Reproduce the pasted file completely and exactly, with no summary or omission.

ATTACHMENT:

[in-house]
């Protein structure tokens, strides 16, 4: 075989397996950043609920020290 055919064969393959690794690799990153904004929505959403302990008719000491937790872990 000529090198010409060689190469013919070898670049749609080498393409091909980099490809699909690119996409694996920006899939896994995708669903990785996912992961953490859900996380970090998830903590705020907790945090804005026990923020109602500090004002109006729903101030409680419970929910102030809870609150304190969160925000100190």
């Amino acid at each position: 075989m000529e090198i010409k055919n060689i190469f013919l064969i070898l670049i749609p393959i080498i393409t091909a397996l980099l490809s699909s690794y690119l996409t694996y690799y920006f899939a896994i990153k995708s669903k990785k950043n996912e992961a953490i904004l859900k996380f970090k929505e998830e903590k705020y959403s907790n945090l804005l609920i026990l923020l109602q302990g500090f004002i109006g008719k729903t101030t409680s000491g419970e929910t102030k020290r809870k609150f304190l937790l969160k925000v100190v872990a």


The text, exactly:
[in-house]
């Protein structure tokens, strides 16, 4: 075989397996950043609920020290 055919064969393959690794690799990153904004929505959403302990008719000491937790872990 000529090198010409060689190469013919070898670049749609080498393409091909980099490809699909690119996409694996920006899939896994995708669903990785996912992961953490859900996380970090998830903590705020907790945090804005026990923020109602500090004002109006729903101030409680419970929910102030809870609150304190969160925000100190």
């Amino acid at each position: 075989m000529e090198i010409k055919n060689i190469f013919l064969i070898l670049i749609p393959i080498i393409t091909a397996l980099l490809s699909s690794y690119l996409t694996y690799y920006f899939a896994i990153k995708s669903k990785k950043n996912e992961a953490i904004l859900k996380f970090k929505e998830e903590k705020y959403s907790n945090l804005l609920i026990l923020l109602q302990g500090f004002i109006g008719k729903t101030t409680s000491g419970e929910t102030k020290r809870k609150f304190l937790l969160k925000v100190v872990a």